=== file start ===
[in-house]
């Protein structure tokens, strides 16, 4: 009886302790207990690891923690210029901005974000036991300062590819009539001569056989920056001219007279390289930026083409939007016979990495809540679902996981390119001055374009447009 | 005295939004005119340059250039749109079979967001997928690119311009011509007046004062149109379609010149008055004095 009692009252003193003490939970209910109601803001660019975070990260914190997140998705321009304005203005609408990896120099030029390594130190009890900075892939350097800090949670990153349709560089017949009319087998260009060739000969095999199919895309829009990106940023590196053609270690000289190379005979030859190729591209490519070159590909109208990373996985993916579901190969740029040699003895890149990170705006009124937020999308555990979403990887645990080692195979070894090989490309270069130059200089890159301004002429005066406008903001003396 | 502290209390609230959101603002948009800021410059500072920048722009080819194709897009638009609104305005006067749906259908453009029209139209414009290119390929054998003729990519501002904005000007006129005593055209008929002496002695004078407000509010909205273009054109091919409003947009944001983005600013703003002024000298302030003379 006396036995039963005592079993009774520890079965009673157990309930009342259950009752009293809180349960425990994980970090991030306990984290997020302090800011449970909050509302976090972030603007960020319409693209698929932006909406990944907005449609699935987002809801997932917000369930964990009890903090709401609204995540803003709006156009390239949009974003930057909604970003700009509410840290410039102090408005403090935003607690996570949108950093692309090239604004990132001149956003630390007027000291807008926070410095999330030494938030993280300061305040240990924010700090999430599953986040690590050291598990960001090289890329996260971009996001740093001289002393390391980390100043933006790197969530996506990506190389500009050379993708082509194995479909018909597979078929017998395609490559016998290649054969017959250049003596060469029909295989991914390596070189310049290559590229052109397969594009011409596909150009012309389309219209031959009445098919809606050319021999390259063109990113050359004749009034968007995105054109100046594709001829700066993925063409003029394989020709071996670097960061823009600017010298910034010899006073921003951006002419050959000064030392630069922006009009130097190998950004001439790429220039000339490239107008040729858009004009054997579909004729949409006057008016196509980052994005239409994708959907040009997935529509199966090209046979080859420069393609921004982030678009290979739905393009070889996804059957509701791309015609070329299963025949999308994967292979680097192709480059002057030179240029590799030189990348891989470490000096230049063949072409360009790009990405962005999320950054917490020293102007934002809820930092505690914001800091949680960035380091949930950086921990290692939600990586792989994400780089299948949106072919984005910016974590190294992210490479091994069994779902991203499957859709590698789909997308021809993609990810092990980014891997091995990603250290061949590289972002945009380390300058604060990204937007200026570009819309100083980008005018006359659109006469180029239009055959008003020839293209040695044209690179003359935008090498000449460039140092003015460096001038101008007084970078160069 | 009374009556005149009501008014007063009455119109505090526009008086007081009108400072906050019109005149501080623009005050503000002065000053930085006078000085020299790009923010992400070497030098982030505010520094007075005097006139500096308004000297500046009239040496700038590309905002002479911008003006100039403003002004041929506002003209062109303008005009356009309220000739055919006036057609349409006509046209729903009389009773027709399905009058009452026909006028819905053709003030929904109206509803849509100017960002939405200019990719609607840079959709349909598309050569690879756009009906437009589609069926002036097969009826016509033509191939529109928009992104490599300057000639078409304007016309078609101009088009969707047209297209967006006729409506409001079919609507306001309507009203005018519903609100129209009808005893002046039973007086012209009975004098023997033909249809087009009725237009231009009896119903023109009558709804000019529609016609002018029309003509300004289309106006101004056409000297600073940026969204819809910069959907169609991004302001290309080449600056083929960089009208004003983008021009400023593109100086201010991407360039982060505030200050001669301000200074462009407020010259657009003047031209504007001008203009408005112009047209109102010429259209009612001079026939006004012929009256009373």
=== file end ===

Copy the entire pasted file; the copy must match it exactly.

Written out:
[in-house]
């Protein structure tokens, strides 16, 4: 009886302790207990690891923690210029901005974000036991300062590819009539001569056989920056001219007279390289930026083409939007016979990495809540679902996981390119001055374009447009 | 005295939004005119340059250039749109079979967001997928690119311009011509007046004062149109379609010149008055004095 009692009252003193003490939970209910109601803001660019975070990260914190997140998705321009304005203005609408990896120099030029390594130190009890900075892939350097800090949670990153349709560089017949009319087998260009060739000969095999199919895309829009990106940023590196053609270690000289190379005979030859190729591209490519070159590909109208990373996985993916579901190969740029040699003895890149990170705006009124937020999308555990979403990887645990080692195979070894090989490309270069130059200089890159301004002429005066406008903001003396 | 502290209390609230959101603002948009800021410059500072920048722009080819194709897009638009609104305005006067749906259908453009029209139209414009290119390929054998003729990519501002904005000007006129005593055209008929002496002695004078407000509010909205273009054109091919409003947009944001983005600013703003002024000298302030003379 006396036995039963005592079993009774520890079965009673157990309930009342259950009752009293809180349960425990994980970090991030306990984290997020302090800011449970909050509302976090972030603007960020319409693209698929932006909406990944907005449609699935987002809801997932917000369930964990009890903090709401609204995540803003709006156009390239949009974003930057909604970003700009509410840290410039102090408005403090935003607690996570949108950093692309090239604004990132001149956003630390007027000291807008926070410095999330030494938030993280300061305040240990924010700090999430599953986040690590050291598990960001090289890329996260971009996001740093001289002393390391980390100043933006790197969530996506990506190389500009050379993708082509194995479909018909597979078929017998395609490559016998290649054969017959250049003596060469029909295989991914390596070189310049290559590229052109397969594009011409596909150009012309389309219209031959009445098919809606050319021999390259063109990113050359004749009034968007995105054109100046594709001829700066993925063409003029394989020709071996670097960061823009600017010298910034010899006073921003951006002419050959000064030392630069922006009009130097190998950004001439790429220039000339490239107008040729858009004009054997579909004729949409006057008016196509980052994005239409994708959907040009997935529509199966090209046979080859420069393609921004982030678009290979739905393009070889996804059957509701791309015609070329299963025949999308994967292979680097192709480059002057030179240029590799030189990348891989470490000096230049063949072409360009790009990405962005999320950054917490020293102007934002809820930092505690914001800091949680960035380091949930950086921990290692939600990586792989994400780089299948949106072919984005910016974590190294992210490479091994069994779902991203499957859709590698789909997308021809993609990810092990980014891997091995990603250290061949590289972002945009380390300058604060990204937007200026570009819309100083980008005018006359659109006469180029239009055959008003020839293209040695044209690179003359935008090498000449460039140092003015460096001038101008007084970078160069 | 009374009556005149009501008014007063009455119109505090526009008086007081009108400072906050019109005149501080623009005050503000002065000053930085006078000085020299790009923010992400070497030098982030505010520094007075005097006139500096308004000297500046009239040496700038590309905002002479911008003006100039403003002004041929506002003209062109303008005009356009309220000739055919006036057609349409006509046209729903009389009773027709399905009058009452026909006028819905053709003030929904109206509803849509100017960002939405200019990719609607840079959709349909598309050569690879756009009906437009589609069926002036097969009826016509033509191939529109928009992104490599300057000639078409304007016309078609101009088009969707047209297209967006006729409506409001079919609507306001309507009203005018519903609100129209009808005893002046039973007086012209009975004098023997033909249809087009009725237009231009009896119903023109009558709804000019529609016609002018029309003509300004289309106006101004056409000297600073940026969204819809910069959907169609991004302001290309080449600056083929960089009208004003983008021009400023593109100086201010991407360039982060505030200050001669301000200074462009407020010259657009003047031209504007001008203009408005112009047209109102010429259209009612001079026939006004012929009256009373």